Solar System



At the heart of our solar system project, the Sun illuminates the concept of stellar fusion and the critical role it plays in sustaining the celestial dance of planets, offering a radiant gateway to understanding cosmic energy sources.

We'd like to give a special thank you to the REACH Museum.

Hanford REACH Sun Marker


*These are satellite photos sourced from NASA's Flickr Commons and are used for educational and informational purposes.
432,690 Miles in Diameter

What We Know

The Sun is the radiant centerpiece of our solar system, illuminating our days and bringing warmth to our lives. It's a star unlike any other, and its significance goes far beyond simply being a blazing ball of gas in the sky.

For centuries, the Sun has been the object of fascination and study. Ancient civilizations worshiped it as a deity, attributing its life-giving qualities to divine forces. In modern times, we've unraveled many of its mysteries through science and observation.

The Sun's immense gravity holds our solar system together, keeping planets, moons, and asteroids in orbit. Its energy fuels life on Earth through the process of photosynthesis, enabling plants to grow and providing the foundation of the food chain. The Sun's magnetic activity influences our technological infrastructure and can even create mesmerizing displays of auroras in the polar regions.

It's remarkable to think that the Sun, a blistering sphere of hydrogen and helium, can appear so serene from our vantage point on Earth. Its surface, a turbulent sea of hot plasma, constantly churns and releases energy in the form of light and heat. In fact, the sunlight we see on Earth is a result of nuclear fusion reactions deep within the Sun's core, where hydrogen atoms combine to form helium, releasing a tremendous amount of energy in the process.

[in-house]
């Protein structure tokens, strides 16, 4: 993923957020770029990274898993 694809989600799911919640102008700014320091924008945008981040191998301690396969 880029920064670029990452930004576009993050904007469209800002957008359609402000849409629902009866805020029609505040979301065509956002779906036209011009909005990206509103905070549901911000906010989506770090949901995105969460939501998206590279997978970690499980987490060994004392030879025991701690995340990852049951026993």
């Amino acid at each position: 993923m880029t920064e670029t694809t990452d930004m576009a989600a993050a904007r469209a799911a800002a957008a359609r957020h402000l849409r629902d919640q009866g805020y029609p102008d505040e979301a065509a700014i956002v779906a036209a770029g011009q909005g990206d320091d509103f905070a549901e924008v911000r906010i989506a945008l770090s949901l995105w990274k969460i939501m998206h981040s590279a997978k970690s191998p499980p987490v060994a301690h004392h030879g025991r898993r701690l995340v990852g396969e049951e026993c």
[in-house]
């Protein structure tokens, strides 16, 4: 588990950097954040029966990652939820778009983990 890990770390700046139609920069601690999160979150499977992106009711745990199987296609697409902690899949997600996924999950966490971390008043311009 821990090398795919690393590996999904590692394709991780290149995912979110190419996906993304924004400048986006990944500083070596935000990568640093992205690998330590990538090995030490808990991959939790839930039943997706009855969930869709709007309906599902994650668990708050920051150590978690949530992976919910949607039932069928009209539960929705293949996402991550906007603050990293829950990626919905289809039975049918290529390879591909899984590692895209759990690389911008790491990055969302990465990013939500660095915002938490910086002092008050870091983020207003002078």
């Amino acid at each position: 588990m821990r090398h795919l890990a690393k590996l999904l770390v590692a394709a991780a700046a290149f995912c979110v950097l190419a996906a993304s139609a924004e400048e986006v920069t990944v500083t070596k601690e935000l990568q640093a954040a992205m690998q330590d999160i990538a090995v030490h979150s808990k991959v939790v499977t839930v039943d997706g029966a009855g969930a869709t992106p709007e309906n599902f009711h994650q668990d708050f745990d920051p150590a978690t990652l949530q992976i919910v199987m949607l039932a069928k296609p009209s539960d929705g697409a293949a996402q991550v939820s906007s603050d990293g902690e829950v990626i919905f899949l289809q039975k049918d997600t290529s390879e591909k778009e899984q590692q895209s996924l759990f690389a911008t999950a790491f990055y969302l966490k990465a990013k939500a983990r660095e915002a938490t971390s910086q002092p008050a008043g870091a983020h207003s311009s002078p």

Although we can never visit the Sun's scorching surface, we owe our existence and our daily experiences to this celestial giant. It's a reminder that while we explore distant corners of the universe, we should never forget to appreciate the extraordinary star that makes our world possible. The Sun, our guiding light, continues to shine brightly in the cosmic expanse, sustaining life and illuminating the depths of space for all to see.

The Reach Museum Sculpture

In 2014, the Tri-Cities skyline was graced with a new landmark! Outside of The REACH Museum stand the Solar Arches, so named for the elegant simplicity of the design and their function as both the centerpiece of the HRSS and a storyteller, telling the story of the predictable patterns of the sun over the course of the year. Each angle and connection point is deliberately designed to align the shadows with a solstice, equinox, or a local noon. Stop by and see if you can discover the patterns for yourself!

As a 40-foot diameter sculpture, it is not only beautiful, but has also hosted classes, weddings, ballet performances, and more. As an outdoor space, it not only promotes learning by its design, but facilitates it by its function. As you travel around the river system in our area, you’ll also notice that the design of the arches is used on each Orbital Marker, denoting the distance a planet might be away from the Sun.

Last updated September 15, 2023. Content written by Trevor Macduff.

Help Complete the Solar System!

Be a crucial part of the creation of the markers for Mercury, Venus, Mars, and Pluto. We're also embarking on the mission to establish multiple markers within each planet's orbit. So, whether you're eager to volunteer your time, resources, or contribute funding, please visit our Donate and Volunteer pages.